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Classical Music is Dead… Or Is It?

By: Eric Guo


“God is dead… and we have killed him!” The words of Nietzsche were true of nineteenth century Europe, but replace “God” with “Classical music” and you get a pretty accurate description of the state of classical music in the United States. Critics love to throw down all sorts of statistics, like how classical music sales have been decreasing, how the business won’t earn any profits from ticket sales (it’s a “charity case”), and how gray hairs have been increasingly common among audience members. Yes, a couple of orchestras across the country have been losing significant funding and have had to close. Yes, classical music is more of a niche enjoyed by a small percentage of the population. These statistics seem to provide firm answers, but not to the right questions. What these statistics show is a trend that has been continuing ever since the beginning of classical music. The “death” of classical music isn’t anything new. Musicologist and pianist Charles Rosen once stated that “the death of classical music is perhaps its oldest continuing tradition.” In the 1920s, we were told that classical music is for pretentious snobs. In 2017, we are still told that classical music is for pretentious snobs. It’s easy to dismiss classical music as an anomaly and proclaim that it’s dead, but that would be completely disregarding the profound effect that classical music has on musicians and listeners alike.

The United States is home to some of the world’s best symphony orchestras and music institutions, which is already enough to set fire to the idea that classical music is dead. But if this isn’t enough proof, try talking to one of the musicians in these orchestras or music institutions to see how passionate they are about classical music. Professional musicians have spent decades perfecting their art, and the only reason why they can survive in an ostensibly obsolete industry is their passion for the music. Music is their life. Music speaks to them on a transcendental level, and their goal is to bring that music to as many people as they can. Aspiring musicians that currently go to music institutions in the United States also offer insight into the state of classical music. Why, you ask, do thousands of people every year pursue a career in music despite all the odds against them? Passion. You can see the passion in their eyes when they play, and the connection that they have with the music is far superior to the statistics that appear to mark the demise of classical music. However, is isn’t only the musicians that have a deep connection with the music. After all, how can you have musicians without an audience? Talk to one of those graying audience members and see ask them how their years of listening to classical music has affected their lives. You’re bound to encounter some raconteurs with a burning passion for classical music, and their stories will undoubtedly convey the importance of classical music in their lives. No statistic can ever come close to accounting for these personal connections with the music, and these are the details that prove classical music is indeed still alive.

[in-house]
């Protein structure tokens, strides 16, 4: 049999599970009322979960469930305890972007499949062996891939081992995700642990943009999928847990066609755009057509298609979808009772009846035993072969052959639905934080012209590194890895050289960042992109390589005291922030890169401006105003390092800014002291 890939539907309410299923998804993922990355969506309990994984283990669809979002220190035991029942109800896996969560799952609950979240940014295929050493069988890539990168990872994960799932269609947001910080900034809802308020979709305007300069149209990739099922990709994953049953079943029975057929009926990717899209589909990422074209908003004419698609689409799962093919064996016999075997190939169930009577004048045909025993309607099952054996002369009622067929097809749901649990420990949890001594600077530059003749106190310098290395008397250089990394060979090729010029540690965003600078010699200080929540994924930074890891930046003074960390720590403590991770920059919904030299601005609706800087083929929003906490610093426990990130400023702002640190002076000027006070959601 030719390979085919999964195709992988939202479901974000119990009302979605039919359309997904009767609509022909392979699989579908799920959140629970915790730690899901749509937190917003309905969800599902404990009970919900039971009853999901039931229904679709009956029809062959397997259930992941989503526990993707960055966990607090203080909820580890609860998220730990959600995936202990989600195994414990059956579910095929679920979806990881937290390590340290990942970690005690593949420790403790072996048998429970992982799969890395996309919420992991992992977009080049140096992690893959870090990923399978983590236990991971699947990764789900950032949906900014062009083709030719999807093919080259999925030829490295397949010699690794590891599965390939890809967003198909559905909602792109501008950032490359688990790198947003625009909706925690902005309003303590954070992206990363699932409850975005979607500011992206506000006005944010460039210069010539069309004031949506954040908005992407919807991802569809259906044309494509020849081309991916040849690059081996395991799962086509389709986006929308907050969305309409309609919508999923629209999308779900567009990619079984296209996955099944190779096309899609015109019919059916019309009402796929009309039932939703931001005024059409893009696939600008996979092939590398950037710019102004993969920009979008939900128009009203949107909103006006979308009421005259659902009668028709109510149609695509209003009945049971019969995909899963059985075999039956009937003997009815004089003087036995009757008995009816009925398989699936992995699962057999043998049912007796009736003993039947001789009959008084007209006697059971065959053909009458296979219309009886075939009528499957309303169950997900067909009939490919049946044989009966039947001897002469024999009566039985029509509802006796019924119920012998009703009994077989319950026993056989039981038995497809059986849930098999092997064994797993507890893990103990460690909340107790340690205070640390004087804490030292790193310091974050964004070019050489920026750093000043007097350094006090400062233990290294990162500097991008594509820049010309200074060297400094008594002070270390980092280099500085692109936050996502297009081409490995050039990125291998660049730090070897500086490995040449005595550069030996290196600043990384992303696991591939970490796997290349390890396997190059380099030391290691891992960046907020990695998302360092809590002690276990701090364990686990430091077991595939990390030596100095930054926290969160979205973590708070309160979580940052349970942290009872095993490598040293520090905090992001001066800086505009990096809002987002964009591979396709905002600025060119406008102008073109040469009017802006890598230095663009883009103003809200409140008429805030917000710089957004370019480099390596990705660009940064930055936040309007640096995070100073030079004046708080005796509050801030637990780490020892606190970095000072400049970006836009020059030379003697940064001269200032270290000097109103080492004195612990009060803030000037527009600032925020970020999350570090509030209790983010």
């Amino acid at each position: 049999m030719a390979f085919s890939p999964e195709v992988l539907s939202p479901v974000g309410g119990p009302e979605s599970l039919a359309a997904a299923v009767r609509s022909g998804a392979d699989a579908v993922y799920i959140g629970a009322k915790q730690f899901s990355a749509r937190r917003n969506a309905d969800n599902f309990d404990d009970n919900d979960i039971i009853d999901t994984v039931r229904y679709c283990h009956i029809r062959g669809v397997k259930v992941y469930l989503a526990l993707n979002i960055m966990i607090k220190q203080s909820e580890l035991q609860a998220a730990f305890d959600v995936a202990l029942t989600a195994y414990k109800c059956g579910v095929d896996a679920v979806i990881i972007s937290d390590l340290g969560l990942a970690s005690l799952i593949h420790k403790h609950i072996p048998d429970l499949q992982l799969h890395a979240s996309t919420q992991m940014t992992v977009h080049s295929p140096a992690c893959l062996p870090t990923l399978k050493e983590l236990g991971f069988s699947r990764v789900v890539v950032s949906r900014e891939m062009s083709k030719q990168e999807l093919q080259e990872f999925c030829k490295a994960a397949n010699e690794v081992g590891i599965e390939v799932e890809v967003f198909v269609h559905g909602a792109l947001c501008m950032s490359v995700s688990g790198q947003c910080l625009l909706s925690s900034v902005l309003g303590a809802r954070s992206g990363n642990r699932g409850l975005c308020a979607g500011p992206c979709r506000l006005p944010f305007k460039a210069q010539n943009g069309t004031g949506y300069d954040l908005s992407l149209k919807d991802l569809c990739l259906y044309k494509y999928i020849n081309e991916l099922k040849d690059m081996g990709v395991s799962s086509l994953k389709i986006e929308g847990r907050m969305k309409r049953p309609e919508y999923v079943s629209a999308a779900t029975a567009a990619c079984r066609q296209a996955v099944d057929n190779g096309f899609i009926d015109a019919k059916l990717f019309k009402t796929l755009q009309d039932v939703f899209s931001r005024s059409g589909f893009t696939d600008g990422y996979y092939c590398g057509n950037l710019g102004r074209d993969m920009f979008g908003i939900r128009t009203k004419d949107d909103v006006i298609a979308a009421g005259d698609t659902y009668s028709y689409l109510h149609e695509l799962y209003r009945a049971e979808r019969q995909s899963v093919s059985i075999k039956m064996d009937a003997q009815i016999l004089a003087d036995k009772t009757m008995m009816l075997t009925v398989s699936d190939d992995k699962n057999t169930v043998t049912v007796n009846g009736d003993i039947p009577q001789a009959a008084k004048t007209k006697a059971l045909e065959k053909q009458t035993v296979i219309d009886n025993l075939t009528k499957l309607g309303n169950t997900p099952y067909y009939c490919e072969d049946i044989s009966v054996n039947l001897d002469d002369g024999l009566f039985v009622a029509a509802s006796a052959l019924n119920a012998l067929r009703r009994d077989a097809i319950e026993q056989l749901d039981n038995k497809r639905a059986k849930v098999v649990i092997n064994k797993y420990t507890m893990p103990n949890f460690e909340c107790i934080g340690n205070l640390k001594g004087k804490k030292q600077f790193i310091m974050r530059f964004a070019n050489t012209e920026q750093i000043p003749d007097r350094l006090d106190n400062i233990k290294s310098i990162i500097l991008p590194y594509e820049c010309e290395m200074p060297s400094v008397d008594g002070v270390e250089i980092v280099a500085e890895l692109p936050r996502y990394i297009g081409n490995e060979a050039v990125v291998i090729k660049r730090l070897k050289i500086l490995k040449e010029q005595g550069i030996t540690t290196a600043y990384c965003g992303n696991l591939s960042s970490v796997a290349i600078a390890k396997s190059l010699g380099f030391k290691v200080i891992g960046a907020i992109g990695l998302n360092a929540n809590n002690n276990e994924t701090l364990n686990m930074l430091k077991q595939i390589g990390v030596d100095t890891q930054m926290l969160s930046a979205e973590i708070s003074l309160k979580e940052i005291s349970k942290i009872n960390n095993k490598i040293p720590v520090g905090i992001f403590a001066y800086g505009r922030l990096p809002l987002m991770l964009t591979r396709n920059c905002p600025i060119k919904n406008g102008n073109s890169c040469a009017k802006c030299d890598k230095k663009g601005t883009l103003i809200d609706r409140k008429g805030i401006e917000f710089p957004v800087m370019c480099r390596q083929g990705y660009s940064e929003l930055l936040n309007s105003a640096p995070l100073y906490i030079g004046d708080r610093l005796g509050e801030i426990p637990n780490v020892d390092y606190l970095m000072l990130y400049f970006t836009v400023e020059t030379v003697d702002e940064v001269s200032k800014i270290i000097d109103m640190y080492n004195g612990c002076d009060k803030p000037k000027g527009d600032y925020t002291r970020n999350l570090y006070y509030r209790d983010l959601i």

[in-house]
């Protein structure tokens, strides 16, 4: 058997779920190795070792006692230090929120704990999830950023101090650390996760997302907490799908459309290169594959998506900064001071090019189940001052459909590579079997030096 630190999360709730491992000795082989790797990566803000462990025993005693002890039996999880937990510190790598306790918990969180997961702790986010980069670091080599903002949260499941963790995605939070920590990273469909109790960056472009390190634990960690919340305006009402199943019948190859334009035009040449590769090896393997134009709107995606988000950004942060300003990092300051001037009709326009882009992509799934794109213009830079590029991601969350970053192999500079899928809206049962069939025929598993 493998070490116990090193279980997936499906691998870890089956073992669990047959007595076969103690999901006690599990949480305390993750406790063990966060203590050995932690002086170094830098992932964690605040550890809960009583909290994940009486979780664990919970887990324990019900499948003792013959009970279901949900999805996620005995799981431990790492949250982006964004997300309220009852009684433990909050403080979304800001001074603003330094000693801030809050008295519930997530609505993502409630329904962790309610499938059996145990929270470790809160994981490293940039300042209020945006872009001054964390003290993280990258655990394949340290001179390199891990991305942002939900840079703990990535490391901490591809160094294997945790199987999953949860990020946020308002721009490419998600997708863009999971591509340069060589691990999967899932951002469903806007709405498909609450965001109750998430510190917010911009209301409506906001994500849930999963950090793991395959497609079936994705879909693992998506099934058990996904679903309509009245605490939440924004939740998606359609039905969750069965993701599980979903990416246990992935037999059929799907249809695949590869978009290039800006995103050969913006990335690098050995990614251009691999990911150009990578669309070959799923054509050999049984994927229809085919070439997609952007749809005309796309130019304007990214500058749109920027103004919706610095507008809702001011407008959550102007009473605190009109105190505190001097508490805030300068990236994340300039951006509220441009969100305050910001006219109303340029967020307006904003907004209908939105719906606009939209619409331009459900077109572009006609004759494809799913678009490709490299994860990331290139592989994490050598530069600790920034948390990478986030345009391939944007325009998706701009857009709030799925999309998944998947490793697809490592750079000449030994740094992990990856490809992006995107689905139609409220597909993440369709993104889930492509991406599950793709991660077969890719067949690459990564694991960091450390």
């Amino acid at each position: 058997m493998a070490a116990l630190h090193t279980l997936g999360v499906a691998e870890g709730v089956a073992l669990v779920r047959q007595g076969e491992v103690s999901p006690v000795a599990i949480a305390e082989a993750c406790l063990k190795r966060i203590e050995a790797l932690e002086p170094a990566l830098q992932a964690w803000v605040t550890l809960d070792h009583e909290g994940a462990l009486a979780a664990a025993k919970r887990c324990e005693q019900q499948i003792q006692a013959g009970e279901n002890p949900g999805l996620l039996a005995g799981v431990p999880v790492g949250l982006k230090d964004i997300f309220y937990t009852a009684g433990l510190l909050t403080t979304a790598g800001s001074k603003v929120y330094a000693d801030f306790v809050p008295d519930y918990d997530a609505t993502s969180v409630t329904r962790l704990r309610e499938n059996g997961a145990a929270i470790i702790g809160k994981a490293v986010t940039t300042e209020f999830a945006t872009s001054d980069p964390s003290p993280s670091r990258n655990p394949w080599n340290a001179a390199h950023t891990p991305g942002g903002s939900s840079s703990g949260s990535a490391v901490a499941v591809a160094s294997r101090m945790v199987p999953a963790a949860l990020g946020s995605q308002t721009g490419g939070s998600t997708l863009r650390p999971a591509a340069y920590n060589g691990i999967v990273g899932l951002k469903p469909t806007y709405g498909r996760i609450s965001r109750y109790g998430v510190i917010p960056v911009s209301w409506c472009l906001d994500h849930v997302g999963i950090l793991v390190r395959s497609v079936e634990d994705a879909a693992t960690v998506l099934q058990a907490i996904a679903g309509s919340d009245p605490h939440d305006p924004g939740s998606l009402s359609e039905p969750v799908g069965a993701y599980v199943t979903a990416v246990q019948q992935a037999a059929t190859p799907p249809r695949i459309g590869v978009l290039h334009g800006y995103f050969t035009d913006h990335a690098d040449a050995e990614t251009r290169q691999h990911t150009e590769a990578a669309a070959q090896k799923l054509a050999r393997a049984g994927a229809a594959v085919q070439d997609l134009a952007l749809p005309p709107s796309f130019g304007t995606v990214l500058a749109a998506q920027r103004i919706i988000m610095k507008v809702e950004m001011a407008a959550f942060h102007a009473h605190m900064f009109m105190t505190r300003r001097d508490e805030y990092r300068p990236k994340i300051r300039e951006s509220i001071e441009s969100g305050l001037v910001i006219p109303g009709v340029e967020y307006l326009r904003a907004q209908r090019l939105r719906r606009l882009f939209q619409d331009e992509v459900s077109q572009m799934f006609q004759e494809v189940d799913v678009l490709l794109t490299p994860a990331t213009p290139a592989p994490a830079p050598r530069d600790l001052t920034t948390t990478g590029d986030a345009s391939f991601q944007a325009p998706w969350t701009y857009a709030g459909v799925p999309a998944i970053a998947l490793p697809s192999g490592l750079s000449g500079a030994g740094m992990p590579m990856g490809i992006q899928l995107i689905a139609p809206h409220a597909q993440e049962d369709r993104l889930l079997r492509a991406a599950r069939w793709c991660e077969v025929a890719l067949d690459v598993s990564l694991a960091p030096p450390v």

Understandably, classical music might pose more barriers to entry than other genres of music, resulting in the small percentage of classical music followers. Classical music relies solely on the combination of sounds, and there are no words to dictate its meaning (with the exception of opera, but it’s not like an Italian opera would be understandable to an American listener). However, allowing oneself to overcome these barriers is something that everyone can do. Classical music is for everyone, not just the elite. Expose yourself to some Mozart, Beethoven, or Chopin, and listen to it intently. Think of this like rhetorical analysis. What ideas is the composer trying to express? What is the overall mood of the piece? It might be hard to grasp the meaning of the piece at first, but if you immerse yourself in the music, it will come to you. Understanding the piece is the most important part in actually liking a piece.


If the complaint that classical music is dead isn’t something new, why are so many critics today complaining about it? After all, what does it mean for an art form to be dead? An art form is only dead when it no longer has any effect on society. Granted, classical music doesn’t have a huge effect on American society, nowhere near the effect of pop music, but that doesn’t mean it is dead. These true but misleading statistics are supported only by the idea that classical music has never had much of a foothold in the United States. It’s an aberration. It’s something that is only appreciated by pretentious snobs. But while this common perception of classical music in the United States has some truth to it, it doesn’t explain why the United States is home to some of the world’s best symphony orchestras and music institutions. It also doesn’t explain why there are so many aspiring musicians who choose to pursue a career in music despite all the odds being against them. There must be something about classical music that makes it so valuable to the few who embrace it, that allows it to survive despite the overwhelming claims that classical music is dead.

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